Here's someone who got the Ghost Gun CNC system, and off he went, only by this time (2015) the price of the printer increased by 600%. The actual schematics for parts are already out on the web.
    I Made an Untraceable AR-15 ‘Ghost Gun’ in My Office—and It Was Easy: https://www.wired.com/2015/06/i-made...-15-ghost-gun/

    This is my ghost gun. To quote the rifleman’s creed, there are many like it, but this one is mine. It’s called a “ghost gun”—a term popularized by gun control advocates but increasingly adopted by gun lovers too—because it’s an untraceable semiautomatic rifle with no serial number, existing beyond law enforcement’s knowledge and control. And if I feel a strangely personal connection to this lethal, libertarian weapon, it’s because I made it myself, in a back room of WIRED’s downtown San Francisco office on a cloudy afternoon.

    I did this mostly alone. I have virtually no technical understanding of firearms and a Cro-Magnon man’s mastery of power tools. Still, I made a fully metal, functional, and accurate AR-15. To be specific, I made the rifle’s lower receiver; that’s the body of the gun, the only part that US law defines and regulates as a “firearm.” All I needed for my entirely legal DIY gunsmithing project was about six hours, a 12-year-old’s understanding of computer software, an $80 chunk of aluminum, and a nearly featureless black 1-cubic-foot desktop milling machine called the Ghost Gunner.
    Last edited by Ice Hole; 10/04/2017 11:57pm at .

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    Nutcracker, sweet's Avatar
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    Quote Originally Posted by W. Rabbit View Post
    You can print an unregistered AR-15 in a few hours. It's already been done.
    You're missing the point. Good luck firing a 50,000+ psi round through reconstituted plastic. Lowers and stocks and grips, sure. But, when you get to the upper receiver and barrel, you need something a little beefier. The steel printing machines are still a nascent field, and even if you logistically could accomplish these parts, I wouldn't want to become the test case for printed over forged.

    Besides, the only people who care HOW the gun was manufactured are the Brady nuts.

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    3D Gun Printing

    Quote Originally Posted by W. Rabbit View Post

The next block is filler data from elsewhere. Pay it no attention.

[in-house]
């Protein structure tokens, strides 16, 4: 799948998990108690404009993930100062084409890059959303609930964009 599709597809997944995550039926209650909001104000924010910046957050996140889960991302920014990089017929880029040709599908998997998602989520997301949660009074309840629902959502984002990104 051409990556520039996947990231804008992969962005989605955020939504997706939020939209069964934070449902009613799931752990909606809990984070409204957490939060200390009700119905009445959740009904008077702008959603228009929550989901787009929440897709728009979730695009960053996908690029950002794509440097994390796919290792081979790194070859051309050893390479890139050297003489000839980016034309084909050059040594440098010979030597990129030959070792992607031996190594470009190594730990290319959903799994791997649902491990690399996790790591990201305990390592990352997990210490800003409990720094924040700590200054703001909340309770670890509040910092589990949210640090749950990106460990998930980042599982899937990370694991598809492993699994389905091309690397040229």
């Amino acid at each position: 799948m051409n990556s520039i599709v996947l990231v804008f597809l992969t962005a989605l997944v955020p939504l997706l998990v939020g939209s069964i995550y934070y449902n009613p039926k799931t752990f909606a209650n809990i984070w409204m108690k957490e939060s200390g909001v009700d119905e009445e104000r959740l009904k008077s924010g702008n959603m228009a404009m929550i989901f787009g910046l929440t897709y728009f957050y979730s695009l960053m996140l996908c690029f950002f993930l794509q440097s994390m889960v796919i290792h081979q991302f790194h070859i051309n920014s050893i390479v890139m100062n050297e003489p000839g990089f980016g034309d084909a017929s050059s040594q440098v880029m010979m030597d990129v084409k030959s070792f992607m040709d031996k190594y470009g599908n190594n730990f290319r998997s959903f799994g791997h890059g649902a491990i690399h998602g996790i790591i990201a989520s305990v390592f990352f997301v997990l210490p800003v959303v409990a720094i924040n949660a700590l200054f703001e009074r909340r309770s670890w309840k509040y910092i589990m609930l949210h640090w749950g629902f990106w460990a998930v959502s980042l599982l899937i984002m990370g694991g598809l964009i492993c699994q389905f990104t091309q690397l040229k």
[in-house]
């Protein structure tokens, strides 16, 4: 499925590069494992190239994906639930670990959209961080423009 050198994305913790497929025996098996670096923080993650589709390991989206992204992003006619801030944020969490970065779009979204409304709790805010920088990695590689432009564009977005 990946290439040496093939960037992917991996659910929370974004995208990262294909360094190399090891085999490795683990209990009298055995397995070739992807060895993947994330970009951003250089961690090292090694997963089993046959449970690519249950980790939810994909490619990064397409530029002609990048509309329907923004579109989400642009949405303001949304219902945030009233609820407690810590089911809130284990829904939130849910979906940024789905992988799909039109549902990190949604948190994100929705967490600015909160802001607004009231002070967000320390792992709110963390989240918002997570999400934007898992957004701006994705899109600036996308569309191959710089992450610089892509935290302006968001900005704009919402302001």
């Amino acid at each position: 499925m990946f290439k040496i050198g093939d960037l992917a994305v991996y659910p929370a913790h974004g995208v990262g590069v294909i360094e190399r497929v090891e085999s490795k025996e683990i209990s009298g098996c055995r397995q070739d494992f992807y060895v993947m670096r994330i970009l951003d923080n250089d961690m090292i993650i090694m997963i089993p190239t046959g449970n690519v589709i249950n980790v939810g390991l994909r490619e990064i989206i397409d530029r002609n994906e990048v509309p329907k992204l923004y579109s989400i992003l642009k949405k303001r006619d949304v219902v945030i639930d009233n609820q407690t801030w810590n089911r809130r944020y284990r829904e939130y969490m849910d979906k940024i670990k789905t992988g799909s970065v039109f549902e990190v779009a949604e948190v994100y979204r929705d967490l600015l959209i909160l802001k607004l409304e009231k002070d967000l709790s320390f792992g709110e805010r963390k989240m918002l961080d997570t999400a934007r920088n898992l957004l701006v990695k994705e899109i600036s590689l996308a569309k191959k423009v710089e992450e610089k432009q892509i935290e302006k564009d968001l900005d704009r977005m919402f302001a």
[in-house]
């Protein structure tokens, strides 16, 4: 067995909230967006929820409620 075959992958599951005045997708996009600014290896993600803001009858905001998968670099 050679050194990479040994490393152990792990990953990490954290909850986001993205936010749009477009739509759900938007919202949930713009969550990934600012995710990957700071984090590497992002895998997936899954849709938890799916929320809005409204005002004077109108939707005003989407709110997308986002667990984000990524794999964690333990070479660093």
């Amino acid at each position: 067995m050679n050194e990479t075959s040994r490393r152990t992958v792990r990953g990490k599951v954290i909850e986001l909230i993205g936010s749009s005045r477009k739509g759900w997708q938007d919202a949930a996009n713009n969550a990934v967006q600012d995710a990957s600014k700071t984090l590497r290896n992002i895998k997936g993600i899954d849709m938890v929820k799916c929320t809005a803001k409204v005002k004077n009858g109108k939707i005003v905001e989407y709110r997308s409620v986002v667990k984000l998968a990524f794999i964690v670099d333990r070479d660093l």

Watch the whole video on how it's done. I found it hard to believe too. I get that most people aren't aware this is possible...but seeing is believing. This video is old, but this guy got shut down by the government.

    The US State Department shut him down on the grounds of national security trumping his 1st and 2nd Amendment rights. Heis currently appealing to the USSC for the right to sell his gear and publish schematics.

    What's difficult about rifling a barrel? These customized printers are essentially milling robots, they can cut metal and plastic to precise specifications...the same way big industrial robots do it. This one in particular creates a full receiver with practically no expertise required. Think about that.

    I didn't think it was possible to build a shotgun out of household parts, but then I saw a demo of one up close. The genie is out of the bottle.

    Here's someone who got the Ghost Gun CNC system, and off he went, only by this time (2015) the price of the printer increased by 600%. The actual schematics for parts are already out on the web.
    I watched the whole thing I saw no such thing.

    The only thing I saw were lowers and of all things a bump fire stock.
    Falling for Judo since 1980

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  10. #10
    Ice Hole's Avatar
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    If you want proof of concept for 3D printed rifled barrel, that was first engineered via 3D printer 4 years ago in Wisconsin. I'm sure DefDist has perfected it...but we'll have to wait for the Supreme Court to weigh in.

    http://www.extremetech.com/extreme/1...-rifled-barrel

    Joe actually went one step further and added rifling to his barrel. Without rifling, Wilson’s Liberator isn’t accurate beyond a few feet, making it rather useless as a weapon — with rifling, the Lulz Liberator might be one step closer to being a functional, dangerous firearm. We say “might,” because Joe hasn’t provided any details that confirm that the plastic rifling is actually working as intended — and for now, with the US Department of State breathing down DefDist’s neck for releasing the Liberator’s CAD files, and lawmakers scrambling to plug the 3D-printed hole, Joe doesn’t have any immediate plans to share the Lulz Liberator CAD files, so no one can replicate his work.

    Still, there you have it: The first rifled, plastic 3D gun has been produced — and it costs just $25. Rather than fearing that your life might be ended by someone busting a plastic cap in your ass, though, the much larger concern is that we’re now much closer to governments mandating that 3D printers contain DRM that prevents you from printing guns in the first place.
    Last edited by Ice Hole; 10/05/2017 12:03am at .